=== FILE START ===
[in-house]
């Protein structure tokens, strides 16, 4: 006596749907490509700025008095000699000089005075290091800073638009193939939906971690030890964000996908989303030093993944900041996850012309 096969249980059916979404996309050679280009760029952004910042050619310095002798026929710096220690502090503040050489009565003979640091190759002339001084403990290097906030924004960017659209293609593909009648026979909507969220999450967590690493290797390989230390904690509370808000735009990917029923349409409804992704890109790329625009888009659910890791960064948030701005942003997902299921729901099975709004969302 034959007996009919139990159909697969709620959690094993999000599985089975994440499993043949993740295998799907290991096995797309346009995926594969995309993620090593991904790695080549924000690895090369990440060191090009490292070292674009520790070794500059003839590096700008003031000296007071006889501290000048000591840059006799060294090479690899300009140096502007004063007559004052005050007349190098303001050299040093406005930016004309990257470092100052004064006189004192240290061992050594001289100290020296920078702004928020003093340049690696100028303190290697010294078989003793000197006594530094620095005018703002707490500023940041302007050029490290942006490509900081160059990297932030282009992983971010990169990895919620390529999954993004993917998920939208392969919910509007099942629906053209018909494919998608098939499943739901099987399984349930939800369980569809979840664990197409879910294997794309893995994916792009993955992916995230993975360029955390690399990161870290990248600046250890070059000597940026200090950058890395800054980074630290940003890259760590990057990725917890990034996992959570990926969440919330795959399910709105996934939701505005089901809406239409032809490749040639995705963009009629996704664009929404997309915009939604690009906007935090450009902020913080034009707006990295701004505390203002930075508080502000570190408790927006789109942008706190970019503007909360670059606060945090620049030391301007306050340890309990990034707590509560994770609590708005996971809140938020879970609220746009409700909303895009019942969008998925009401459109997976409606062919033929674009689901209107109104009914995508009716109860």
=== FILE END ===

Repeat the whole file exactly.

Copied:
[in-house]
């Protein structure tokens, strides 16, 4: 006596749907490509700025008095000699000089005075290091800073638009193939939906971690030890964000996908989303030093993944900041996850012309 096969249980059916979404996309050679280009760029952004910042050619310095002798026929710096220690502090503040050489009565003979640091190759002339001084403990290097906030924004960017659209293609593909009648026979909507969220999450967590690493290797390989230390904690509370808000735009990917029923349409409804992704890109790329625009888009659910890791960064948030701005942003997902299921729901099975709004969302 034959007996009919139990159909697969709620959690094993999000599985089975994440499993043949993740295998799907290991096995797309346009995926594969995309993620090593991904790695080549924000690895090369990440060191090009490292070292674009520790070794500059003839590096700008003031000296007071006889501290000048000591840059006799060294090479690899300009140096502007004063007559004052005050007349190098303001050299040093406005930016004309990257470092100052004064006189004192240290061992050594001289100290020296920078702004928020003093340049690696100028303190290697010294078989003793000197006594530094620095005018703002707490500023940041302007050029490290942006490509900081160059990297932030282009992983971010990169990895919620390529999954993004993917998920939208392969919910509007099942629906053209018909494919998608098939499943739901099987399984349930939800369980569809979840664990197409879910294997794309893995994916792009993955992916995230993975360029955390690399990161870290990248600046250890070059000597940026200090950058890395800054980074630290940003890259760590990057990725917890990034996992959570990926969440919330795959399910709105996934939701505005089901809406239409032809490749040639995705963009009629996704664009929404997309915009939604690009906007935090450009902020913080034009707006990295701004505390203002930075508080502000570190408790927006789109942008706190970019503007909360670059606060945090620049030391301007306050340890309990990034707590509560994770609590708005996971809140938020879970609220746009409700909303895009019942969008998925009401459109997976409606062919033929674009689901209107109104009914995508009716109860």